A parent’s life before tween possession of a cell phone is comparatively easy. Cell phones represent a potential set of stresses that your parents were not required to manage. There’s sanctity in the solitude of a life without cell phones and social networking. Once you hand your tween the device, there is no turning back. Welcome to new age parenting!


Parenting 2014: Tweens, Teens, & Technology

Image courtesy of photoraidz at www.freedigitalphoto.netParents of millennium kids are faced with challenges that their parents probably never even dreamed about. What is perhaps even more perplexing however, is that the underlying issues faced by today's parents have changed little from generation to generation. Parents continue to stress about school performance and completed homework. Parents want to know what their kids are up to, who they are hanging out with and where. In reality, it is the tools or vehicles parents use to garner this information that has changed and in most cases improved the capabilities parent possess to achieve these goals.

Technological advances have improved a parent's ability to get the information needed to ensure that a child is safe, well sort of.... We all know every coin has a flip side. When it comes to technology, kids today are offered ways to connect with a much greater pool of individuals in real time. Technology offers it's users a level of self-sufficiency and empowerment not previously possessed by past generations, to a parent the access can be quite scary at times. Even the word 'friend' has taken on a new connotation. Although in reality parents are still asking the same questions: 'who is this person,' 'how do you know him,' 'have I ever met her?'

Parents are afforded an opportunity to monitor their kids in more accurate and sophisticated ways. It is important for even the technologically savvy parent to understand that in an effort to gain ground on their parents, tweens and teens have devised ways to avoid their parent's detection and/or operate under the radar. This behavior is not much different than the generation of young people that came before them. After all, that tweens and teens believe they know better is nothing new. Put succinctly, defiance is indeed developmental.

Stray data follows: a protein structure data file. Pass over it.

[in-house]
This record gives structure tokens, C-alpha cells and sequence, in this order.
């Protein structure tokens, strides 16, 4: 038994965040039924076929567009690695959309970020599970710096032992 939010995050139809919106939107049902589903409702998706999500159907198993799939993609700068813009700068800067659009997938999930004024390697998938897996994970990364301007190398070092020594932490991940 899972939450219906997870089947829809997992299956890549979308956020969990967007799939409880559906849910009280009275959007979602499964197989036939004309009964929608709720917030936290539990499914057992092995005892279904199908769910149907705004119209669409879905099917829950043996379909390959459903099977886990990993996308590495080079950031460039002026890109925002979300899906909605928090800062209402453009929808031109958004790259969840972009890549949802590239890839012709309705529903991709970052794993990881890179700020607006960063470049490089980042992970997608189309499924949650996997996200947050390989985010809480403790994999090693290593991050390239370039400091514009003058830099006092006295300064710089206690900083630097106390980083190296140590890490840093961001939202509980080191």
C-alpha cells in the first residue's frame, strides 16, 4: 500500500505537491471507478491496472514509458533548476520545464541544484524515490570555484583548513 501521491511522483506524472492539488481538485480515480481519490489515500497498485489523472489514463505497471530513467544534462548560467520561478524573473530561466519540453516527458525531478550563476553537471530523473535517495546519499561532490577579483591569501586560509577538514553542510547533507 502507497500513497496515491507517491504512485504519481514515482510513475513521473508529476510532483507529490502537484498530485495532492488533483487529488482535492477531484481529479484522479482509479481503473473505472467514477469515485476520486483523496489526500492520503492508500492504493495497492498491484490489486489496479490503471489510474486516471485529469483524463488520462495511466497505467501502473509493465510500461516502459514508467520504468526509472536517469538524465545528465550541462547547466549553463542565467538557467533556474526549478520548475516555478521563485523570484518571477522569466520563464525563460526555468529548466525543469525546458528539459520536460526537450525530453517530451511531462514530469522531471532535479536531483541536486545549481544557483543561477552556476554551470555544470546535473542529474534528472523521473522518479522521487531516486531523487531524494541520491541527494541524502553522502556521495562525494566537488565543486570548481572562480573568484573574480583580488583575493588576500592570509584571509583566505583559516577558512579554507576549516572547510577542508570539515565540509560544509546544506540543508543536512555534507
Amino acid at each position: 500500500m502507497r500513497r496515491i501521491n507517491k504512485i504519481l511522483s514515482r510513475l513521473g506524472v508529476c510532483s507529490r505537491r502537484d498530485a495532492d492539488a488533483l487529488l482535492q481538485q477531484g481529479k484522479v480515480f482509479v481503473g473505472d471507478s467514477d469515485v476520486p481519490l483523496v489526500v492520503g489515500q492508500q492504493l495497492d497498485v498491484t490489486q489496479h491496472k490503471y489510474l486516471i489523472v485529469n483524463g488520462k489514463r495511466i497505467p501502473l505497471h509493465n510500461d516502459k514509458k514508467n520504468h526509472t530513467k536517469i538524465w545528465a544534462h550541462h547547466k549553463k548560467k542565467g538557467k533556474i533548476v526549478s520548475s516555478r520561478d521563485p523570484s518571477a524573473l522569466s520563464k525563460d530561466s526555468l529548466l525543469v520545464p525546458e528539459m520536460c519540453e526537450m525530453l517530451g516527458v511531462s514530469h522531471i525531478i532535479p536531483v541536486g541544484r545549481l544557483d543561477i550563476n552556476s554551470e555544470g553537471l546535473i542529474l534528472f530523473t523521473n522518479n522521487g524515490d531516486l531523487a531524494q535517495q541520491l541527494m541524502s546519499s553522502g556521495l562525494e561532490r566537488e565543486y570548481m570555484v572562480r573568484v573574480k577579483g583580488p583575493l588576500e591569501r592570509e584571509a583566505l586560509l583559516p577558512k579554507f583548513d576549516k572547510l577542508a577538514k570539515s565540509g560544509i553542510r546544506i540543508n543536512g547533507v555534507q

Parenting in 2014 in many ways is all about technology. It is about parents using the advances around to stay one step ahead of their children. This is done through consistent monitoring. And yes, this can indeed be an exasperating and exhausting task, such is the job we all signed on for when we chose to become parents. Parenting in 2014 should however, also be about collaboration. When you work with your children they really begin to get that you are truly not against them, listening carefully completes this. Parents should look for opportunities to let their kids help them.  If you don’t understand how to get into the latest social media site, ask your tween or teen to teach you. You will not only afford him a chance to feel empowered, but you will learn important information you need to ensure effective monitoring.


Parenting in the Age of Refusal: When Your Tween Says "No!"

You utter the words with respect and parental authority: “Please stop texting and do your homework; please make your bed; Let me look over your homework.” When your tween offers a simple “No,” you are incredulous. Could you have heard correctly? “No,” is not what you expected nor, is this response acceptable.


You feel your whole body tense, you fear what is coming next, a battle of the wills you do not have the time, energy or inclination to pursue.

You don’t need pointers on how to parent. If your tween continues to refuse after you have changed your requests into commands, consequences will have to ensue.

Sounds like any easy system to enforce, when you are a parent engaged in the thick of such things however, it can be exacerbating and exhausting.

It is difficult to wrap your mind around the fact that your tween seems so self-assured when she offers a negative response. This is not the caring, and compliant child you have raised.